Systematic Approach to Promoting Healthcare Equity through Resident Education (SPHERE)

Project Summary

This project is exploring multiple aspects of how healthcare disparities and social determinants of health are measured, formally taught by faculty, and understood by primary care residents in internal medicine and family medicine.

SPHERE Project

There is a large body of public health research demonstrating that social conditions have a large influence on health and disease. Furthermore, social conditions that threaten health are more prevalent among racial/ethnic minorities and those living in socioeconomically deprived communities. While these facts are clearly established, best practices for teaching primary care residents about these topics are not. In the SPHERE project, we are collecting data to inform best practices for teaching primary care residents about the social determinants of health. Through our literature review and survey of residency program directors across the country, we have identified that there is a lack of consensus about what framework to use when developing curricula on social determinants of health or how to evaluate resident competency. We aim to develop and test curricular approaches to primary care residency training that will be useful to programs across the country and advance the field of resident education.

Supporting Literature

1. Galea S, Tracy M, Hoggatt K, DiMaggio C, Karpati A. Estimated deaths attributable to social factors in the United States. Am J Public Health. 2011;101(8):1456–1465.

2. Marmot M, Friel S, Bell R, Houweling TA, Taylor S. Closing the gap in a generation: health equity through action on the social determinants of health. Lancet. 2008;372(9650):1661–1669.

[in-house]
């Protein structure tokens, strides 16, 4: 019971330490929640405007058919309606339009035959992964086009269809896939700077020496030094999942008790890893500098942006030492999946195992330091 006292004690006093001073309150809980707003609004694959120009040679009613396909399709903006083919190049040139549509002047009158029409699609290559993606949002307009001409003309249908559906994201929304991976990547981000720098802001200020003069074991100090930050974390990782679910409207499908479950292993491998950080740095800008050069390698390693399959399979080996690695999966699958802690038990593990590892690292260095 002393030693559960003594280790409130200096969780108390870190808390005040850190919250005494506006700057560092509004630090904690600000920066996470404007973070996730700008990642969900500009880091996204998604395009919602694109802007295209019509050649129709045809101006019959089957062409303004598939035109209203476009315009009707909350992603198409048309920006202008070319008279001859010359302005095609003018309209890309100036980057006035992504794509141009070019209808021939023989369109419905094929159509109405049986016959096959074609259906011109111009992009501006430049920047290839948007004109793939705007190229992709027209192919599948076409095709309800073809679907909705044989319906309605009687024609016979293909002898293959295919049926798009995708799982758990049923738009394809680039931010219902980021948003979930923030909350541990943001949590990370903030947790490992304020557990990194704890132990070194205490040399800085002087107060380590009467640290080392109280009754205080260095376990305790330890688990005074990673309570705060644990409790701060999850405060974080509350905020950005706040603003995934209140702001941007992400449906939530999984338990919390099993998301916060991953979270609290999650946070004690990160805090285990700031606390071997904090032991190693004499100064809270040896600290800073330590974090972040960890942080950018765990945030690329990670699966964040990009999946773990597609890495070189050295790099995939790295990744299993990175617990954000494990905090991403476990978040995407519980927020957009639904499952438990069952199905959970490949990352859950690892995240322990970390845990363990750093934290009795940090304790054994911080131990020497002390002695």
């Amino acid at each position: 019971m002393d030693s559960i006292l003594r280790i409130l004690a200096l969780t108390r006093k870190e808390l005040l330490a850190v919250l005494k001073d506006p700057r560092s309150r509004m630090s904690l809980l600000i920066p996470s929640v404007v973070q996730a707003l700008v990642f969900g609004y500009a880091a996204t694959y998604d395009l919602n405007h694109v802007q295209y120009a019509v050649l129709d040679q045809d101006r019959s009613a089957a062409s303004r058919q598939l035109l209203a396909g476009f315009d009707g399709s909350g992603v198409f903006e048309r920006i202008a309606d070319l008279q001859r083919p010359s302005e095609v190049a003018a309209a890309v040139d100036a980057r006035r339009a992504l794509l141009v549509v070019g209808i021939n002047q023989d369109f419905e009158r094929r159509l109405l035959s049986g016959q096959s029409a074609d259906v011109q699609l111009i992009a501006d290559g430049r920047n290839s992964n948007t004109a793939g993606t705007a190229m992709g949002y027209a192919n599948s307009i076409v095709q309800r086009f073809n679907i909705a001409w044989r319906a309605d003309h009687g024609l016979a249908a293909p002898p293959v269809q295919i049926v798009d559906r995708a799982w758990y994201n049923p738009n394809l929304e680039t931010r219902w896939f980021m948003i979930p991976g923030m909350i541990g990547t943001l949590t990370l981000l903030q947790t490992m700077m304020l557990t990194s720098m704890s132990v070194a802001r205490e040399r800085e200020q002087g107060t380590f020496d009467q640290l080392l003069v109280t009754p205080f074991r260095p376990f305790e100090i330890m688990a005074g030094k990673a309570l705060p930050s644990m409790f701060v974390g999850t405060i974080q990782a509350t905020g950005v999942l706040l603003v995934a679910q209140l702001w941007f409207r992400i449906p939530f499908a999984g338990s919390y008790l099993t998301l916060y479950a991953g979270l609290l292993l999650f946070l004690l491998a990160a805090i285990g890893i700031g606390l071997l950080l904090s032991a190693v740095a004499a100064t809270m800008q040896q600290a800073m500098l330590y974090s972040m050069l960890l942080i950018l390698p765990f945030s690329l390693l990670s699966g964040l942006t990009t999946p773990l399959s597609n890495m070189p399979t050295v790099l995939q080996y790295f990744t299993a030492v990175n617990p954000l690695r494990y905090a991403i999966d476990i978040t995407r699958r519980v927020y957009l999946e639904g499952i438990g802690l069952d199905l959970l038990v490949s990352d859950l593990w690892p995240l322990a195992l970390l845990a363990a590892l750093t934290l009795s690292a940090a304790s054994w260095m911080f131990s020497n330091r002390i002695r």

3. Hernandez LM, Munthali AW, editors . Training Physicians for Public Health Careers. 1st ed. Washington, DC: The National Academies Press; 2007.

4. Link BG, Phelan J. Social conditions as fundamental causes of disease. J Health Soc Behav. 1995;(35):80–94.

5. McGinnis JM, Williams-Russo P, Knickman JR. The case for more active policy attention to health promotion. Health Aff (Millwood). 2002;21(2):78–93.

6. Mokdad AH, Marks JS, Stroup DF, Gerberding JL. Actual causes of death in the United States, 2000. JAMA. 2004;291(10):1238–1245.

7. Schroeder SA. We can do better: improving the health of the American people. New Engl J Med. 2007;357(12):1221–1228.

8. Association of American Medical Colleges. Behavioral and Social Science Foundations for Future Physicians. Report of the Behavioural and Social Science Expert Panel. Washington, DC: Association of American Medical Colleges; 2011. Available from:¬futurephysicians.pdf. Accessed August 8, 2014.

9. Dannenberg AL, Quinlisk P, Alkon E, et al. US medical students’ rotations in epidemiology and public health at state and local health departments. Acad Med. 2002;77(8):799–809.

10. Finkelstein JA, McMahon GT, Peters A, Cadigan R, Biddinger P, Simon SR. Teaching population health as a basic science at Harvard medical school. Acad Med. 2008;83(4):332–337.

Join our network and get current research and curriculum.

Sign up for our newsletter to get recent blog posts, research updates and upcoming events.